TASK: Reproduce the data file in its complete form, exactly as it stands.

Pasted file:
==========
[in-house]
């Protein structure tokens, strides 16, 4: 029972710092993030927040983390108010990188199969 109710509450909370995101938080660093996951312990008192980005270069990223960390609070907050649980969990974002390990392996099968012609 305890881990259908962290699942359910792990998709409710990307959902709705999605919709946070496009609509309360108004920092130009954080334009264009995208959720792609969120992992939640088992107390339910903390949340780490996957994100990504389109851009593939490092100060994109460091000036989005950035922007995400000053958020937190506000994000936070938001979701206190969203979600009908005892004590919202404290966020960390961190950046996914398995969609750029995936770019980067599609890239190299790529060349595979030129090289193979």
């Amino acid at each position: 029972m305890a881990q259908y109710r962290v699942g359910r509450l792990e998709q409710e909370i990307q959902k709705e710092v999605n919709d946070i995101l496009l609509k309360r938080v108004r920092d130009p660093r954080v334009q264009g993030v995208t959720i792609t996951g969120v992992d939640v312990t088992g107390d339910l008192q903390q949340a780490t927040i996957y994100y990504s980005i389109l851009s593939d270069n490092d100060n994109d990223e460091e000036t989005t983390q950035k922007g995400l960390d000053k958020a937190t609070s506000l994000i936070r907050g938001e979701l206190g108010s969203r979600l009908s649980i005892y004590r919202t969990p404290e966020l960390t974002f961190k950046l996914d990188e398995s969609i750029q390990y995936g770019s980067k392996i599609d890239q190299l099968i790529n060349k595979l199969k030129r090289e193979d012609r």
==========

[in-house]
């Protein structure tokens, strides 16, 4: 029972710092993030927040983390108010990188199969 109710509450909370995101938080660093996951312990008192980005270069990223960390609070907050649980969990974002390990392996099968012609 305890881990259908962290699942359910792990998709409710990307959902709705999605919709946070496009609509309360108004920092130009954080334009264009995208959720792609969120992992939640088992107390339910903390949340780490996957994100990504389109851009593939490092100060994109460091000036989005950035922007995400000053958020937190506000994000936070938001979701206190969203979600009908005892004590919202404290966020960390961190950046996914398995969609750029995936770019980067599609890239190299790529060349595979030129090289193979």
């Amino acid at each position: 029972m305890a881990q259908y109710r962290v699942g359910r509450l792990e998709q409710e909370i990307q959902k709705e710092v999605n919709d946070i995101l496009l609509k309360r938080v108004r920092d130009p660093r954080v334009q264009g993030v995208t959720i792609t996951g969120v992992d939640v312990t088992g107390d339910l008192q903390q949340a780490t927040i996957y994100y990504s980005i389109l851009s593939d270069n490092d100060n994109d990223e460091e000036t989005t983390q950035k922007g995400l960390d000053k958020a937190t609070s506000l994000i936070r907050g938001e979701l206190g108010s969203r979600l009908s649980i005892y004590r919202t969990p404290e966020l960390t974002f961190k950046l996914d990188e398995s969609i750029q390990y995936g770019s980067k392996i599609d890239q190299l099968i790529n060349k595979l199969k030129r090289e193979d012609r």